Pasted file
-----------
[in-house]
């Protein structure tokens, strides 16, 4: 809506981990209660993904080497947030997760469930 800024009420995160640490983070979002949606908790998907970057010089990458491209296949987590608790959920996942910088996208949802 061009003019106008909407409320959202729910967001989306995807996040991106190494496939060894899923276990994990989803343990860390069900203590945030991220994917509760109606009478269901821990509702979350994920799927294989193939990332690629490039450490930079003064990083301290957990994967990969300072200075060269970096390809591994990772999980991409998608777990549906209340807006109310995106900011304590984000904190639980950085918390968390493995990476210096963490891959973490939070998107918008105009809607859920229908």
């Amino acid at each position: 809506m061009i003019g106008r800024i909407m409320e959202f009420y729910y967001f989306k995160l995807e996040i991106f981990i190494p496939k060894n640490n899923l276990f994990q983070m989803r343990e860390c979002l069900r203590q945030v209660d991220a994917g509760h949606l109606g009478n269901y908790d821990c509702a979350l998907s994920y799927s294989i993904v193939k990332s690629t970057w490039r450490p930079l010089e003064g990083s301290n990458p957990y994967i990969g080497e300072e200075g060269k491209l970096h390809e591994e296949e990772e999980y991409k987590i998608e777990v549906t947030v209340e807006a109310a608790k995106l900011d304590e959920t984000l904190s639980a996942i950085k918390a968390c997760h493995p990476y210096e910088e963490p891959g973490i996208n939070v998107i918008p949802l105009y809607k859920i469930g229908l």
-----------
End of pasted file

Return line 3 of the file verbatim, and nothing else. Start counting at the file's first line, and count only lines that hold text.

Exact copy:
């Amino acid at each position: 809506m061009i003019g106008r800024i909407m409320e959202f009420y729910y967001f989306k995160l995807e996040i991106f981990i190494p496939k060894n640490n899923l276990f994990q983070m989803r343990e860390c979002l069900r203590q945030v209660d991220a994917g509760h949606l109606g009478n269901y908790d821990c509702a979350l998907s994920y799927s294989i993904v193939k990332s690629t970057w490039r450490p930079l010089e003064g990083s301290n990458p957990y994967i990969g080497e300072e200075g060269k491209l970096h390809e591994e296949e990772e999980y991409k987590i998608e777990v549906t947030v209340e807006a109310a608790k995106l900011d304590e959920t984000l904190s639980a996942i950085k918390a968390c997760h493995p990476y210096e910088e963490p891959g973490i996208n939070v998107i918008p949802l105009y809607k859920i469930g229908l």